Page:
Two artistes conflict, critique and ultimately collaborate amid a bracing mess of splashes and scribbles.
Deftly drawn in ways that reflect their individual styles, Ink the dapper mouse paints neatly limned still lifes, while disheveled Scribbles the cat sketches loose portraits with colored pencils. Turning up their noses at one another’s efforts (“Amateur!” “Hack!”), the two engage in an escalating squabble that begins with insults but soon takes over entire pages with Harold and the Purple Crayon–like figures and pranks. At last, a full-spread mutual meltdown depicted in wild scrawls and blotches leads to an agreement to work together—on a series of paintings (including one on a big double foldout) that bear strong resemblances to art by Leonardo da Vinci, Keith Haring and other renowned artists. Long’s visual exuberance echoes that achieved in the likes of David Catrow’s I Ain’t Gonna Paint No More (written by Karen Beaumont, 2005) and especially David Wiesner’s Art and Max (2010), which has a similar plot to boot. In closing, though, he identifies the artists he’s referenced and adds a distinctive fillip by suggesting that copying great art done by others isn’t a bad way to develop one’s own skills.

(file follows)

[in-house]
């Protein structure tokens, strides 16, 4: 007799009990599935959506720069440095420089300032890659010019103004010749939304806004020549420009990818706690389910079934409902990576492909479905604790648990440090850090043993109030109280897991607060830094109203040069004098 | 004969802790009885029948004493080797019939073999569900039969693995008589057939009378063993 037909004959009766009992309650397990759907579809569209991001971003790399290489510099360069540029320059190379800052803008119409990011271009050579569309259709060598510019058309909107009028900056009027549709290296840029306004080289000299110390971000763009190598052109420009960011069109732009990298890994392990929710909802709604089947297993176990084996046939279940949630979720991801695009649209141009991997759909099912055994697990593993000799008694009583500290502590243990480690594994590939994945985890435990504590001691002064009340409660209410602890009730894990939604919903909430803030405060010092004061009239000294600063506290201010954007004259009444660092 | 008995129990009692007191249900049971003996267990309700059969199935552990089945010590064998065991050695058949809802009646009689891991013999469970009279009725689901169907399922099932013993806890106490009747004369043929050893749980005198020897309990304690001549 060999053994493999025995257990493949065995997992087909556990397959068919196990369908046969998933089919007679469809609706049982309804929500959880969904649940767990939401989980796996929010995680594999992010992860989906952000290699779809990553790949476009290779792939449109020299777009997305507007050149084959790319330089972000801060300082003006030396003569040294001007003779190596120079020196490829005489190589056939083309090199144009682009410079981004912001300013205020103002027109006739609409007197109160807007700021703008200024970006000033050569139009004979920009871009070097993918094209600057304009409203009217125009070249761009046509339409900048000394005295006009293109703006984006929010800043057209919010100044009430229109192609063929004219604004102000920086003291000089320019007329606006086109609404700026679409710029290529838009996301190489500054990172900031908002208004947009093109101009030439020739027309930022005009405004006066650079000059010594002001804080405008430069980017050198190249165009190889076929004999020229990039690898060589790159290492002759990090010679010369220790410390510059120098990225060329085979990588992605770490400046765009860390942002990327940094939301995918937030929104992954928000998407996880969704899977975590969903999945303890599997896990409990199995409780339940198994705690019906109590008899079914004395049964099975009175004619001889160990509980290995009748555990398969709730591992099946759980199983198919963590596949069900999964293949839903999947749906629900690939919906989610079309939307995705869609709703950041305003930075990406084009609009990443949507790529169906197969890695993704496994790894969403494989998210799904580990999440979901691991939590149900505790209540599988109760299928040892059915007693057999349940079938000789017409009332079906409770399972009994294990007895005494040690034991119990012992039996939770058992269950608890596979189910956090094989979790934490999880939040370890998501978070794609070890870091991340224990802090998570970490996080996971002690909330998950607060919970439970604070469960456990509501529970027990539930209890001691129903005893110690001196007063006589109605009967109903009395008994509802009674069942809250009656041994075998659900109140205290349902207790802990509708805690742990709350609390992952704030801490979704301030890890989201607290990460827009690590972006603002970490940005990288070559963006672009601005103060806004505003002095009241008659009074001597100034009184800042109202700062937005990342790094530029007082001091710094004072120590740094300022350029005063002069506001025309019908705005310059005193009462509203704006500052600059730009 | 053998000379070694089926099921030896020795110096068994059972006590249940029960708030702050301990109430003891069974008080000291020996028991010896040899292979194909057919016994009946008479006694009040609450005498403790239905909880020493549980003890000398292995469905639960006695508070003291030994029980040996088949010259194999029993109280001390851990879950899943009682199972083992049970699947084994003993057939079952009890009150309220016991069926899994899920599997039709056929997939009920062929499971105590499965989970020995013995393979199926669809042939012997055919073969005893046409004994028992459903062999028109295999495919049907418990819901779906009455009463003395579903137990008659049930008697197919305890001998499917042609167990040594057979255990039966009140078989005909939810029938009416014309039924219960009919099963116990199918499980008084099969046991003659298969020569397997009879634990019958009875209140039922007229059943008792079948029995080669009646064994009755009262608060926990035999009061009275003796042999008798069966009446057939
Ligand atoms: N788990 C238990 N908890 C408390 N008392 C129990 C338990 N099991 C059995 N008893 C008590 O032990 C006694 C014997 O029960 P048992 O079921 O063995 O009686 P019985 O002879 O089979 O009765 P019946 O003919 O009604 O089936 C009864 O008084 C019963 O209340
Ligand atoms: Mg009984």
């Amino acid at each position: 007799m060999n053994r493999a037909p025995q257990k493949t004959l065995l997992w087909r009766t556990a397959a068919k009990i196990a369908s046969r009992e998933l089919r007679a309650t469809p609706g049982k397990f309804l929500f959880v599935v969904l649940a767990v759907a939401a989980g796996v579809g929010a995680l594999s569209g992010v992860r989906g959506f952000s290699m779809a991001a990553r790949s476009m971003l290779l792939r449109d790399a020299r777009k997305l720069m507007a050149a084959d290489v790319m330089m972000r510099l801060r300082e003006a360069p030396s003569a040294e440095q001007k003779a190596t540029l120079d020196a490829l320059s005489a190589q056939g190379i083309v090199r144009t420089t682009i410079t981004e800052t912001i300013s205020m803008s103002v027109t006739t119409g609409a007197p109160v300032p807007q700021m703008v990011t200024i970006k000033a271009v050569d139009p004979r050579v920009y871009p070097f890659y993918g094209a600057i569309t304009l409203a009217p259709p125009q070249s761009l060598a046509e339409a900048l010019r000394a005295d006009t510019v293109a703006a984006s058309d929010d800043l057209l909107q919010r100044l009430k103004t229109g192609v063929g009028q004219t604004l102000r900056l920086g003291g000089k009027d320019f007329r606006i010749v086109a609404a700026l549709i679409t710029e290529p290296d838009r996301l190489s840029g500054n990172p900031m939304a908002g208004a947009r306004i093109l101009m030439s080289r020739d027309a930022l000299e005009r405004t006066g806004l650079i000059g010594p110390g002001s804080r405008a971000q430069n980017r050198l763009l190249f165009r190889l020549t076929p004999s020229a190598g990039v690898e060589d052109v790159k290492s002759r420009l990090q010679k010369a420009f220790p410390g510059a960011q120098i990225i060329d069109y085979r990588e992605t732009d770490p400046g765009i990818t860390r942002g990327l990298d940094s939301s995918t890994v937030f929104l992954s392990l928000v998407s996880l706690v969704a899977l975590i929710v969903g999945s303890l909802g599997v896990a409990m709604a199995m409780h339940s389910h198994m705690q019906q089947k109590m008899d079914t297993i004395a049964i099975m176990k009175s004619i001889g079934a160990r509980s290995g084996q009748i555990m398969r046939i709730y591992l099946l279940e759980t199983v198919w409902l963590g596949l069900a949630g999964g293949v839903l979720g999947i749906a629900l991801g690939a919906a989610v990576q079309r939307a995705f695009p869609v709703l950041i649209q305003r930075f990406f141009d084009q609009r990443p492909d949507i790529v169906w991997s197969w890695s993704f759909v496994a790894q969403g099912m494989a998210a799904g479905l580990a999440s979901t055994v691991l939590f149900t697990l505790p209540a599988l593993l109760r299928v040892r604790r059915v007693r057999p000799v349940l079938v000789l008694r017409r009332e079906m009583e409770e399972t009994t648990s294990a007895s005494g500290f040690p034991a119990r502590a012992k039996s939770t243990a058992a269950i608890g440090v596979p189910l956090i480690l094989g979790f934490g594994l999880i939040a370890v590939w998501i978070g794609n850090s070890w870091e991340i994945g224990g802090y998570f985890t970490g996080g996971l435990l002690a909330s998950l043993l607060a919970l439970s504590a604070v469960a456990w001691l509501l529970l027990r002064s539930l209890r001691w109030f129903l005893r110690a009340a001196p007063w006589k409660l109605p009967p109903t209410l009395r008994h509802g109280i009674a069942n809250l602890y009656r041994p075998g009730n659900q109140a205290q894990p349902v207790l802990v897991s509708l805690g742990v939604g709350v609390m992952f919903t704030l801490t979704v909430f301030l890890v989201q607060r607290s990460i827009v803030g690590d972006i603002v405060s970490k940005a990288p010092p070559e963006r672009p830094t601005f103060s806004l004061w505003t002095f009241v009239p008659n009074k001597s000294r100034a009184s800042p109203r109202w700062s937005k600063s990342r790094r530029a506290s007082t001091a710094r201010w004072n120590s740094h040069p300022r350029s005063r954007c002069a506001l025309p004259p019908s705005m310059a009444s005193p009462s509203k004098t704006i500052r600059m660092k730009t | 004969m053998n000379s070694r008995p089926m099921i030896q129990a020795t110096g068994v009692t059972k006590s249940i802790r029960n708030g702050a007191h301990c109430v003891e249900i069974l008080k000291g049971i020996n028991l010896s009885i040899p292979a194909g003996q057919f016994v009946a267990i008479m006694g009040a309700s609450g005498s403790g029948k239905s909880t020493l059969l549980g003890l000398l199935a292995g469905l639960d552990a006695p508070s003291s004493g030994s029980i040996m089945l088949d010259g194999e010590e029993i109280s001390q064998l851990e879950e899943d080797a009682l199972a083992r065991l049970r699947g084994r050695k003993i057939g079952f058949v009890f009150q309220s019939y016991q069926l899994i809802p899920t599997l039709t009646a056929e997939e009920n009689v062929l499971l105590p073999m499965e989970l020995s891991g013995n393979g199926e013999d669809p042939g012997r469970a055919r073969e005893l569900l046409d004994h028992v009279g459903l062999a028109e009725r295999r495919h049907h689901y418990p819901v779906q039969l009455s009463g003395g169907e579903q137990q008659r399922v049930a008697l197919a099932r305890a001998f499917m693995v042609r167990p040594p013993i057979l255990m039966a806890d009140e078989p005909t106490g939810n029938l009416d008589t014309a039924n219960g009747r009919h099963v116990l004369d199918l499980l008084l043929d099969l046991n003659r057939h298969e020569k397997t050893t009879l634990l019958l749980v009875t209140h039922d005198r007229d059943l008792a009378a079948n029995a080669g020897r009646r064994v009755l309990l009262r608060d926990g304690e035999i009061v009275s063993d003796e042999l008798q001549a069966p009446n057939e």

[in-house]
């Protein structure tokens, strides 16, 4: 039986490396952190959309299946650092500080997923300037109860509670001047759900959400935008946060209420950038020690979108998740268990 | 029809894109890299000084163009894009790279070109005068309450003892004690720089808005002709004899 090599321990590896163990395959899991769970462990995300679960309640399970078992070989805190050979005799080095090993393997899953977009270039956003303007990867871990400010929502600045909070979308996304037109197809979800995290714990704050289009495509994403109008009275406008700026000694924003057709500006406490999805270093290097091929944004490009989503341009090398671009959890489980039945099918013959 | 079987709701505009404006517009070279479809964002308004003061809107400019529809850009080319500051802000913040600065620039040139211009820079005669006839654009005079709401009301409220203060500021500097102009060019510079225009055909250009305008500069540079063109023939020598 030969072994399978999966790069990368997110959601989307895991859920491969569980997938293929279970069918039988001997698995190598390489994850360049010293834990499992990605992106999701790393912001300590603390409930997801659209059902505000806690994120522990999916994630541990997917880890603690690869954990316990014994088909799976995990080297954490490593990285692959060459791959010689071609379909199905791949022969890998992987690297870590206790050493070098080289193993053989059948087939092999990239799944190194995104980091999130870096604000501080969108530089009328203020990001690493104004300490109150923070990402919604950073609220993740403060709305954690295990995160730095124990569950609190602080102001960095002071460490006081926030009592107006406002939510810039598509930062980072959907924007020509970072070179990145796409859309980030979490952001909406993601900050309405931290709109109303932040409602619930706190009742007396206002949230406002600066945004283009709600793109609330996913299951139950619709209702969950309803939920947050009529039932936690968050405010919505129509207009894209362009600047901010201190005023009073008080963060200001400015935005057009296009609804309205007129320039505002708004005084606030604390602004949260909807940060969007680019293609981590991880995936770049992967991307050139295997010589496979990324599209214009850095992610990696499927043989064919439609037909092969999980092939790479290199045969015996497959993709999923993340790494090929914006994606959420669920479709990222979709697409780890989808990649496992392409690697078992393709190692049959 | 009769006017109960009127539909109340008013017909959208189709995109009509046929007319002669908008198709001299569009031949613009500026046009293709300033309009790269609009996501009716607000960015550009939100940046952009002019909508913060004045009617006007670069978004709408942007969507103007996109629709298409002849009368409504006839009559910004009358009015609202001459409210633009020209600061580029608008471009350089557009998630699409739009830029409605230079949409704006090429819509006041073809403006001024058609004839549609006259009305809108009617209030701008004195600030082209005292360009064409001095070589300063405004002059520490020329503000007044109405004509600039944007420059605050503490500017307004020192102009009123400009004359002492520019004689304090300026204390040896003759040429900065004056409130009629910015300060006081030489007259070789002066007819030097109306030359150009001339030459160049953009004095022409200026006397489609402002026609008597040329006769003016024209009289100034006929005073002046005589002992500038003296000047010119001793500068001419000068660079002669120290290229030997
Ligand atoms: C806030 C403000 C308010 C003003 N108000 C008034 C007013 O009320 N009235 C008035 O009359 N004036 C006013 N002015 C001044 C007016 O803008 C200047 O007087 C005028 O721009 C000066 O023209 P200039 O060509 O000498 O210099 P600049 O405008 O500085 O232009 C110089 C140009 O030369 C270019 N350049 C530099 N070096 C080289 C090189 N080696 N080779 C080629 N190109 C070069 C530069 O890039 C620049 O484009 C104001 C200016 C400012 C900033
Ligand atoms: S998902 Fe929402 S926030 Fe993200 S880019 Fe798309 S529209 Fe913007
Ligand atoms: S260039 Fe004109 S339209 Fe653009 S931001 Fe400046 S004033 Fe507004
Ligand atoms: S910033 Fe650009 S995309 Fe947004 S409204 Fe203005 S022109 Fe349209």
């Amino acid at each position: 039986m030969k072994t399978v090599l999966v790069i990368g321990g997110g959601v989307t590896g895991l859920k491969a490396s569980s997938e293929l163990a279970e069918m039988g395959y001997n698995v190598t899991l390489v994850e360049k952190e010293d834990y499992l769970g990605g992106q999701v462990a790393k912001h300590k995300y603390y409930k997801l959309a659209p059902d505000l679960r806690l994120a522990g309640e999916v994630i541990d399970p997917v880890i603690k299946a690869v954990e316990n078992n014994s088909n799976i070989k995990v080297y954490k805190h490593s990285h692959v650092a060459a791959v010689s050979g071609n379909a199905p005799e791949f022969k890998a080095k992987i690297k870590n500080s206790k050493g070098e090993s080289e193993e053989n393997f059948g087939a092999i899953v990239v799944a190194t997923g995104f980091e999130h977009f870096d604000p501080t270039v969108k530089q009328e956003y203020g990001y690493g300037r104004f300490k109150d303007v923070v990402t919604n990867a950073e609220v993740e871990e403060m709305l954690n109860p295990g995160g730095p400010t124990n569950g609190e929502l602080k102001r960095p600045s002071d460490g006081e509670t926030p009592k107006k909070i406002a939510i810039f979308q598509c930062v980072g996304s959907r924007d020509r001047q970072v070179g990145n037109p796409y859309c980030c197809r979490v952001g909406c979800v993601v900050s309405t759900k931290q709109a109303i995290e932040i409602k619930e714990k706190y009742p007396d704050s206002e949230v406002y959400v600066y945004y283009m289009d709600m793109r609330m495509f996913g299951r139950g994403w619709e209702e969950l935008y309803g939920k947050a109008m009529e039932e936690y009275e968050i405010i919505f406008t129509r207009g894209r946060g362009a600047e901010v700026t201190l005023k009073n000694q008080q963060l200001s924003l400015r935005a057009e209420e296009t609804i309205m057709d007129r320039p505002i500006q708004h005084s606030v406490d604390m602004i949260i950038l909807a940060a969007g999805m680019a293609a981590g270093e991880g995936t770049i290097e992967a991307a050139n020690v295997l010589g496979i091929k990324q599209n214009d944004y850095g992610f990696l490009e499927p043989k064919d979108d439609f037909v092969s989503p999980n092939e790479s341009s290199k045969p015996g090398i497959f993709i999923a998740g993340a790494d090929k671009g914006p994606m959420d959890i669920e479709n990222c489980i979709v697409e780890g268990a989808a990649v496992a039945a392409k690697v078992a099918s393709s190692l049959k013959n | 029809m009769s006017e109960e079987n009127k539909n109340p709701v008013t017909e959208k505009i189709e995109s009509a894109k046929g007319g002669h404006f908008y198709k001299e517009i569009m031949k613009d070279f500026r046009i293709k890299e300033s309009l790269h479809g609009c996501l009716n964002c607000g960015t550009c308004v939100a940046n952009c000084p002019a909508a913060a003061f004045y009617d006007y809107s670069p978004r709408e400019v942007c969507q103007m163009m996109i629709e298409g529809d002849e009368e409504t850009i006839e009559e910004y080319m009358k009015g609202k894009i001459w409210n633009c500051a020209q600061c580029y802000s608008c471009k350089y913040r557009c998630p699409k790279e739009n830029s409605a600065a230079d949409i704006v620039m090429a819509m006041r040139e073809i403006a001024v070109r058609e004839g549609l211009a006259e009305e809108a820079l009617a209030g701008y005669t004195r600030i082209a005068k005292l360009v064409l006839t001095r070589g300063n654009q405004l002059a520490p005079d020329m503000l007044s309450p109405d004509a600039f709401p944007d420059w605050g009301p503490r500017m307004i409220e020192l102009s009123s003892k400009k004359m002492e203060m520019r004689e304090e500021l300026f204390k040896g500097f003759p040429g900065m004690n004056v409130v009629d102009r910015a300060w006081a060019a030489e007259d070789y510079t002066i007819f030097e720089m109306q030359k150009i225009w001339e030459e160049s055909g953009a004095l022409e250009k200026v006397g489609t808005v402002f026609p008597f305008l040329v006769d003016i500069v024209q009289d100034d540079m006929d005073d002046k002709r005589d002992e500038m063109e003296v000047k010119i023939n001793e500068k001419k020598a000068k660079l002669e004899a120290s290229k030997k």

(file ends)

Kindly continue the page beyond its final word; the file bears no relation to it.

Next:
An action-packed contretemps, though in the end it's more a bit of technical advice for young artists than a general tribute to the benefits of working together. (downloadable blank sketchbook [not seen]) (Picture book. 7-9)